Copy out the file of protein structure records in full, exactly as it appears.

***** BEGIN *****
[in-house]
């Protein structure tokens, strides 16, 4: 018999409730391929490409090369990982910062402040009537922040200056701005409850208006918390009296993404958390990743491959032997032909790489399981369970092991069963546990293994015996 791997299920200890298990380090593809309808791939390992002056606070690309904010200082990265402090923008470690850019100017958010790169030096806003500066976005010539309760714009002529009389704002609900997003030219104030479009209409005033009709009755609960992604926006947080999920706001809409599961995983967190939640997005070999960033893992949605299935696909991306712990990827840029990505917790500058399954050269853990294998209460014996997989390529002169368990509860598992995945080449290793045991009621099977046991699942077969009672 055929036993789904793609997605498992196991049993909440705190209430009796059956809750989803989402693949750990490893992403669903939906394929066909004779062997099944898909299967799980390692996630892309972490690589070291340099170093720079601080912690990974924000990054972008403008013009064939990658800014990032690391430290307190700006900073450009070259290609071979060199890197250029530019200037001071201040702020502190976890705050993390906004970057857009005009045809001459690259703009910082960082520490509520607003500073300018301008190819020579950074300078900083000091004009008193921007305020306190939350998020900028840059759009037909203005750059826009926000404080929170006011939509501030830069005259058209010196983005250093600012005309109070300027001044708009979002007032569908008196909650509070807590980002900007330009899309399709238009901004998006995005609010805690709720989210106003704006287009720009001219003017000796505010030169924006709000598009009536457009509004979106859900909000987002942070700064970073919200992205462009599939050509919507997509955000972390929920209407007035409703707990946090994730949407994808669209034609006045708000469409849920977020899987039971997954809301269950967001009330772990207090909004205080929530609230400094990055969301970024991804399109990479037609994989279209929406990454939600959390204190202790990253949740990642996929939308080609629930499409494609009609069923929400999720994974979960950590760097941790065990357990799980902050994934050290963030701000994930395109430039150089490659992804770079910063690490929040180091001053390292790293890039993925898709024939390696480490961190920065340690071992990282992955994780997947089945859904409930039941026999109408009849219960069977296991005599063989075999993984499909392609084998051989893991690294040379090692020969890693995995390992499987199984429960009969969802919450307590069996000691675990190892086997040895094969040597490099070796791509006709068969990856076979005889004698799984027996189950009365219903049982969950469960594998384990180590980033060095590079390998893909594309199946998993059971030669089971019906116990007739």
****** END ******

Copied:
[in-house]
């Protein structure tokens, strides 16, 4: 018999409730391929490409090369990982910062402040009537922040200056701005409850208006918390009296993404958390990743491959032997032909790489399981369970092991069963546990293994015996 791997299920200890298990380090593809309808791939390992002056606070690309904010200082990265402090923008470690850019100017958010790169030096806003500066976005010539309760714009002529009389704002609900997003030219104030479009209409005033009709009755609960992604926006947080999920706001809409599961995983967190939640997005070999960033893992949605299935696909991306712990990827840029990505917790500058399954050269853990294998209460014996997989390529002169368990509860598992995945080449290793045991009621099977046991699942077969009672 055929036993789904793609997605498992196991049993909440705190209430009796059956809750989803989402693949750990490893992403669903939906394929066909004779062997099944898909299967799980390692996630892309972490690589070291340099170093720079601080912690990974924000990054972008403008013009064939990658800014990032690391430290307190700006900073450009070259290609071979060199890197250029530019200037001071201040702020502190976890705050993390906004970057857009005009045809001459690259703009910082960082520490509520607003500073300018301008190819020579950074300078900083000091004009008193921007305020306190939350998020900028840059759009037909203005750059826009926000404080929170006011939509501030830069005259058209010196983005250093600012005309109070300027001044708009979002007032569908008196909650509070807590980002900007330009899309399709238009901004998006995005609010805690709720989210106003704006287009720009001219003017000796505010030169924006709000598009009536457009509004979106859900909000987002942070700064970073919200992205462009599939050509919507997509955000972390929920209407007035409703707990946090994730949407994808669209034609006045708000469409849920977020899987039971997954809301269950967001009330772990207090909004205080929530609230400094990055969301970024991804399109990479037609994989279209929406990454939600959390204190202790990253949740990642996929939308080609629930499409494609009609069923929400999720994974979960950590760097941790065990357990799980902050994934050290963030701000994930395109430039150089490659992804770079910063690490929040180091001053390292790293890039993925898709024939390696480490961190920065340690071992990282992955994780997947089945859904409930039941026999109408009849219960069977296991005599063989075999993984499909392609084998051989893991690294040379090692020969890693995995390992499987199984429960009969969802919450307590069996000691675990190892086997040895094969040597490099070796791509006709068969990856076979005889004698799984027996189950009365219903049982969950469960594998384990180590980033060095590079390998893909594309199946998993059971030669089971019906116990007739």